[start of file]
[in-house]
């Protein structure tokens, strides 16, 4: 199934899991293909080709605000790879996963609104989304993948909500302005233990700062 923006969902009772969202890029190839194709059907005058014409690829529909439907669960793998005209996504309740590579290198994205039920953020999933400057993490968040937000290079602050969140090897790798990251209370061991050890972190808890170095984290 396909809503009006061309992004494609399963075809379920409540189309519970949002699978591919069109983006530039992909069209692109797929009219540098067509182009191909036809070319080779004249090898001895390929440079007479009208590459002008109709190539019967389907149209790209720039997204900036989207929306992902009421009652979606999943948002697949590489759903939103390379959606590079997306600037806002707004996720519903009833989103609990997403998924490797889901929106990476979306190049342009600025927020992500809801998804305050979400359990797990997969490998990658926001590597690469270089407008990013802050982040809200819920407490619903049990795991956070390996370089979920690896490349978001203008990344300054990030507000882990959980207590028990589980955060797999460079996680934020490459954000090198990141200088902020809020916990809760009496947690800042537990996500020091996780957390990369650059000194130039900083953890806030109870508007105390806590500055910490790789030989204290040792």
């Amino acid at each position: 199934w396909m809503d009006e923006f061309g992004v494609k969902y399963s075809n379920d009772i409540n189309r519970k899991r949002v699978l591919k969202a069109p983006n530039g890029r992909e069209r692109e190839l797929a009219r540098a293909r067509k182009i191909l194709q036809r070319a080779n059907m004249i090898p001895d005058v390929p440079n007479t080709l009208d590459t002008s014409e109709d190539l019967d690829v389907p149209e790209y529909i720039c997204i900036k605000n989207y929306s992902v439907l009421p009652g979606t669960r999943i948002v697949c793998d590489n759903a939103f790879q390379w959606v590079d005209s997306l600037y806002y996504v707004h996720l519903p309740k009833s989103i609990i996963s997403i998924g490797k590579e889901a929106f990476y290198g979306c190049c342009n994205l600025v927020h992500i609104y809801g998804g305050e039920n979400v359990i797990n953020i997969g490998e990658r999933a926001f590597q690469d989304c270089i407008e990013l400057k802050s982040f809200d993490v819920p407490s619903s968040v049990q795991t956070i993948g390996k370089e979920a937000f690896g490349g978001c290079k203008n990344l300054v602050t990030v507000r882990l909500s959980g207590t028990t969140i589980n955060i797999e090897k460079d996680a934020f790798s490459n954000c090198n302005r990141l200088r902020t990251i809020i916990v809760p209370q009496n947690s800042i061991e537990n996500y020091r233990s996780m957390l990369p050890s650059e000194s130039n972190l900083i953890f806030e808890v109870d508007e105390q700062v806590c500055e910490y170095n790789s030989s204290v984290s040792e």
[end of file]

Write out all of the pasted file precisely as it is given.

[in-house]
């Protein structure tokens, strides 16, 4: 199934899991293909080709605000790879996963609104989304993948909500302005233990700062 923006969902009772969202890029190839194709059907005058014409690829529909439907669960793998005209996504309740590579290198994205039920953020999933400057993490968040937000290079602050969140090897790798990251209370061991050890972190808890170095984290 396909809503009006061309992004494609399963075809379920409540189309519970949002699978591919069109983006530039992909069209692109797929009219540098067509182009191909036809070319080779004249090898001895390929440079007479009208590459002008109709190539019967389907149209790209720039997204900036989207929306992902009421009652979606999943948002697949590489759903939103390379959606590079997306600037806002707004996720519903009833989103609990997403998924490797889901929106990476979306190049342009600025927020992500809801998804305050979400359990797990997969490998990658926001590597690469270089407008990013802050982040809200819920407490619903049990795991956070390996370089979920690896490349978001203008990344300054990030507000882990959980207590028990589980955060797999460079996680934020490459954000090198990141200088902020809020916990809760009496947690800042537990996500020091996780957390990369650059000194130039900083953890806030109870508007105390806590500055910490790789030989204290040792």
């Amino acid at each position: 199934w396909m809503d009006e923006f061309g992004v494609k969902y399963s075809n379920d009772i409540n189309r519970k899991r949002v699978l591919k969202a069109p983006n530039g890029r992909e069209r692109e190839l797929a009219r540098a293909r067509k182009i191909l194709q036809r070319a080779n059907m004249i090898p001895d005058v390929p440079n007479t080709l009208d590459t002008s014409e109709d190539l019967d690829v389907p149209e790209y529909i720039c997204i900036k605000n989207y929306s992902v439907l009421p009652g979606t669960r999943i948002v697949c793998d590489n759903a939103f790879q390379w959606v590079d005209s997306l600037y806002y996504v707004h996720l519903p309740k009833s989103i609990i996963s997403i998924g490797k590579e889901a929106f990476y290198g979306c190049c342009n994205l600025v927020h992500i609104y809801g998804g305050e039920n979400v359990i797990n953020i997969g490998e990658r999933a926001f590597q690469d989304c270089i407008e990013l400057k802050s982040f809200d993490v819920p407490s619903s968040v049990q795991t956070i993948g390996k370089e979920a937000f690896g490349g978001c290079k203008n990344l300054v602050t990030v507000r882990l909500s959980g207590t028990t969140i589980n955060i797999e090897k460079d996680a934020f790798s490459n954000c090198n302005r990141l200088r902020t990251i809020i916990v809760p209370q009496n947690s800042i061991e537990n996500y020091r233990s996780m957390l990369p050890s650059e000194s130039n972190l900083i953890f806030e808890v109870d508007e105390q700062v806590c500055e910490y170095n790789s030989s204290v984290s040792e």